managing change Managing change is as messy as it is exhilarating.  It’s a rational process and also  a creative one. This enabling framework that manages the people side of change is more than a communications plan where leaders cascade information.  It’s a whole gamut of support for the organization through its transitions from the current state to the future state.

It isn’t as difficult as you think.

Yes, that’s oversimplifying it.  People are usually resistant to change.  When confronted with a scenario where they are forced to adapt to something new, decisions aren’t always driven by logic.  Emotions take center stage.   People worry more about negative performance reviews, being given the boot, engaging a learning curve that makes them feel vulnerable or being demoted to a lesser role.   And then there’s the issue of getting stakeholders on the same page which calls for a different ball game altogether.

Managing change stories that hit the target

Accounts and stories I’ve come across are thrilling to read even for leaders who are not change geeks like me.  Take the story of Beth Israel Deaconess Medical Center.  Based in Boston, Massachusetts, the Beth Israel Deaconess Medical Center (BIDMC) was formed through a merger of two hospitals in 1996 (the Beth Israel Hospital which was founded in 1916, and the New England Deaconess Hospital which was founded in 1896).  It is now known as a teaching hospital of the Harvard Medical School.

The merger’s main objective was to form a larger hospital (over 600 beds) that would be able to compete with the Birgham Women’s Hospital and the Massachusetts General Hospital.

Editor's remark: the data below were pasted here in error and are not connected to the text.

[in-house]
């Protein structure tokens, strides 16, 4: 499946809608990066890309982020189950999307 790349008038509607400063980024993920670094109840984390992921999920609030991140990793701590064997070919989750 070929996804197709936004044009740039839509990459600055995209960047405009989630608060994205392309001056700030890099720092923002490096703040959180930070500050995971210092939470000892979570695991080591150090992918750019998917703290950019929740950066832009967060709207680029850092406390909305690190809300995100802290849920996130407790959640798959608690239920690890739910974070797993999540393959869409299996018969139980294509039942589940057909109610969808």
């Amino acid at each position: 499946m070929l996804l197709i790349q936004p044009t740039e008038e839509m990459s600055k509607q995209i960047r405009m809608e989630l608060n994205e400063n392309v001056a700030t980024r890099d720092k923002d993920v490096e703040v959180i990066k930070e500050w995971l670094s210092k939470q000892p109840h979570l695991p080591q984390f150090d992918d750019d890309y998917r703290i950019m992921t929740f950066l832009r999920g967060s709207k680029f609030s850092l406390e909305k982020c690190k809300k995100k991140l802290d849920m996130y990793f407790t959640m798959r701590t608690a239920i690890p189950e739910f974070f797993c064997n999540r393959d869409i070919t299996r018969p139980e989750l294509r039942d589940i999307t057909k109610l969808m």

The two hospitals had different cultures.  Beth Israel’s work culture encouraged professional autonomy and creativity.  They had always valued a casual management style.  New England, on the other hand, was known for its hard-core, rule-based, top-down approach to management.

Loyalty clashes

Staff was hard-core loyal to their own.   After the merger, the Beth Israel culture overshadowed New England’s.  Those who couldn’t cope (mostly nurses), left to work for competitor hospitals.

By the year 2002, BIDMC was losing up to $100 million a year.  They were on the verge of a financial meltdown.  Problems with the safety of care and quality were beginning to pop up.  The low morale was compounded even more by the deteriorating relationship between the clinical staff and management.   Media attention only worsened BIDMC’s reputation.

Consultants to the rescue

External management consultants were immediately brought in.  They recommended drastic measures to turn finances around.  In 2002, Paul Levy was appointed chief executive officer.

While he had no healthcare background and little knowledge of hospitals, Paul Levy felt that this gave him an edge.  As an “outsider” he was a “straight talker” who could act as an honest broker.

The staff of course was skeptical.

Levy’s strategy was based on TRANSPARENCY and COMMITMENT to quality.  His first action was to disclose the full scale of financial difficulties to all the staff.  He created what he would call a “burning platform” – a scenario escapable only via radical change.    His second action was an absolute commitment to continuous improvement of quality.  His objective was to build TRUST and establish a sense of common purpose.

When asked to describe his management style, Levy admits that he had an overly developed sense of confidence.  But his management approach encourages people to WANT to do well and to WANT to do good.  “I create an appropriate environment.  I TRUST people.  When people make mistakes, it isn’t incompetence.  It’s insufficient training or the wrong environment.” 

Levy’s Leverage 

His strategies were applied in three phases.

Phase 1:

To alleviate the financial burden, Levy decided to let go of people.  Save for the nurses, hundreds had to go.

Phase 2:

To improve the poor relationship between medical staff and management, Levy hired Michael Epstein in 2003 as chief operating officer.  Epstein, a doctor, met with each clinical department to win their support for the hospital’s non-clinical objectives.  His goal was to break down tribalism.